Some time ago, a magazine ran a story about a teenager who belongs to the Santa Clara swimming club. Every morning she gets up at 5:30 a.m. to hurry to an outdoor pool for two solid hours of swimming, after which, she goes to school. After school, she returns to the pool to swim for two more hours. At 5 p.m., she hurries home to do homework. She goes to bed exhausted and waits for the alarm to ring at 5 a.m. to start it all over again. When asked why she follows such a disciplined schedule, she said, “My goal is to make the Olympic team. I will give up going to parties; I will give up staying up late. Anything for an Olympic gold medal.”
Had Jesus lived now rather than in A.D.30, today’s Gospel might have been very different. Rather than talk about a pearl merchant who sacrificed all to buy a dream pearl, or a farmer who sold all to buy a field with treasure in it, Jesus might have talked about a Santa Clara swimmer, who sacrificed all to make the Olympic team.
Why do I say this? What connection is there between a pearl merchant, a treasure seeker and a Santa Clara swimmer? What do these three people have in common? The one thing they have in common is their total commitment to a dream. All three are willing to sacrifice everything for a goal they have set for themselves. This leads us to the point Jesus wishes to make for us in today’s Gospel: Citizenship in God’s Kingdom involves total commitment on our part. We cannot pursue it as we do a part-time job. It cannot just be a hobby.
Being a Christian is like being a pearl merchant, a treasure seeker or a Santa Clara swimmer. It involves total dedication and commitment. But, there is one big difference between a Christian and the other three. St. Paul refers to it in a letter to the Corinthians. Every athlete in training submits to strict discipline in order to be crowned with a wreath that will not last.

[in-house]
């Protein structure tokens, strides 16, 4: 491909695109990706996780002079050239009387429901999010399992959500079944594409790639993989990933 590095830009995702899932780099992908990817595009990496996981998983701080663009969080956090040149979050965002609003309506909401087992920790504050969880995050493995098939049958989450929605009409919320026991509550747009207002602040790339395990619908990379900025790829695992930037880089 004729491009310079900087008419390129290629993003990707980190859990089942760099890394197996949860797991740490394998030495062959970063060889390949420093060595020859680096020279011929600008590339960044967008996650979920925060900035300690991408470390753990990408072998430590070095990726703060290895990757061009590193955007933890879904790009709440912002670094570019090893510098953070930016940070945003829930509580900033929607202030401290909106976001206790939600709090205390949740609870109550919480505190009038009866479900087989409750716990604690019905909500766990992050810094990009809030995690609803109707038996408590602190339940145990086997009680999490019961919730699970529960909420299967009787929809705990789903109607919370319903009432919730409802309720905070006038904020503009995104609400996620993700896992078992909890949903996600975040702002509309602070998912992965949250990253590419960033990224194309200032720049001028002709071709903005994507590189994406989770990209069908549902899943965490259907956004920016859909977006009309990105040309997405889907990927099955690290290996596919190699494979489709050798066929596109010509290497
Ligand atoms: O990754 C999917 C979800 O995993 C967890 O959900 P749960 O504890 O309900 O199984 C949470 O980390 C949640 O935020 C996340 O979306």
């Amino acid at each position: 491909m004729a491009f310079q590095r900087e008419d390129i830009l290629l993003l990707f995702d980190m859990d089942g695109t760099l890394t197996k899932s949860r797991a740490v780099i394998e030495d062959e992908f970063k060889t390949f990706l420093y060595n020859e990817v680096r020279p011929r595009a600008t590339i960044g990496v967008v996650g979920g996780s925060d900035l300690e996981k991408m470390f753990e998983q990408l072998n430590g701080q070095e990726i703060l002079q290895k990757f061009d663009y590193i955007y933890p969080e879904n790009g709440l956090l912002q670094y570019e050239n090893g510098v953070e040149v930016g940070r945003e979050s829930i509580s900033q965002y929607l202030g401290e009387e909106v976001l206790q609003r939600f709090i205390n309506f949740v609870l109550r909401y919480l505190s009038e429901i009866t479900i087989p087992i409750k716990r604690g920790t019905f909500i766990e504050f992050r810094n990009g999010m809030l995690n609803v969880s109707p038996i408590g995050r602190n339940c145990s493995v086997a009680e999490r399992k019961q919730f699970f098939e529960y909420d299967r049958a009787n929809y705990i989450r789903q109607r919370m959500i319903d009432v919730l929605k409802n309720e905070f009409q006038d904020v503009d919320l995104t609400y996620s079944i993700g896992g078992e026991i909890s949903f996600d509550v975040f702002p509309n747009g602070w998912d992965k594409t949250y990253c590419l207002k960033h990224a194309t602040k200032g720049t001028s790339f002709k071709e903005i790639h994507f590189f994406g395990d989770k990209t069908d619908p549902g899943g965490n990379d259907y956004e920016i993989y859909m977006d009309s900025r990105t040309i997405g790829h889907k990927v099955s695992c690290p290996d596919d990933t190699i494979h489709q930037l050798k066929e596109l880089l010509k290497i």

But, Christians do it for one that will last forever. You see, the pearl merchant’s prize, the farmer’s treasure and the swimmer’s medal are all perishable. At the moment of death, there is only one thing that counts.
The only thing that will matter is what we have become in the process of trying to seek the pearl, acquire the treasure or win the medal. What has the pursuit of these things done to us? How have they affected our daily life?
Ultimately, whatever is yours, save for sin, is God’s gift to you, even if it stems from your own fantastic talent. That talent itself owes its origin to God. But, a gift of God is not given to be clutched, it is given to be given.
Each of you is a gifted person. Gifted in more ways, perhaps, than your modesty will admit. What Jesus tells us time and time again is use your gifts as He invites or commands you to use them.
To some, He may say, “Give all you have to the poor and come follow me.” To others, He says, “Share what you possess, use it for those around you, employ your power for peace.”
Today’s Gospel makes an important point: Nothing in the world may take priority over God’s Kingdom and our pursuit of it. Today’s Gospel tells us that what counts when we die is not what we have acquired in life. But, what we have become.
Did we learn to love one another? Did we learn to forgive one another? Did we learn to help the needy? Did we learn to encourage the fainthearted? Did we learn to become more committed and loyal to God and to one another?
One thing I can promise you is that rarely in your life will you experience such profound joy as when, because of you, a smile is born on a crucified face. And you realize that all people, no matter what they have done or who they are in God’s eyes, they are all pearls of great price.
Remember your most precious possession is yourself, give it away lavishly.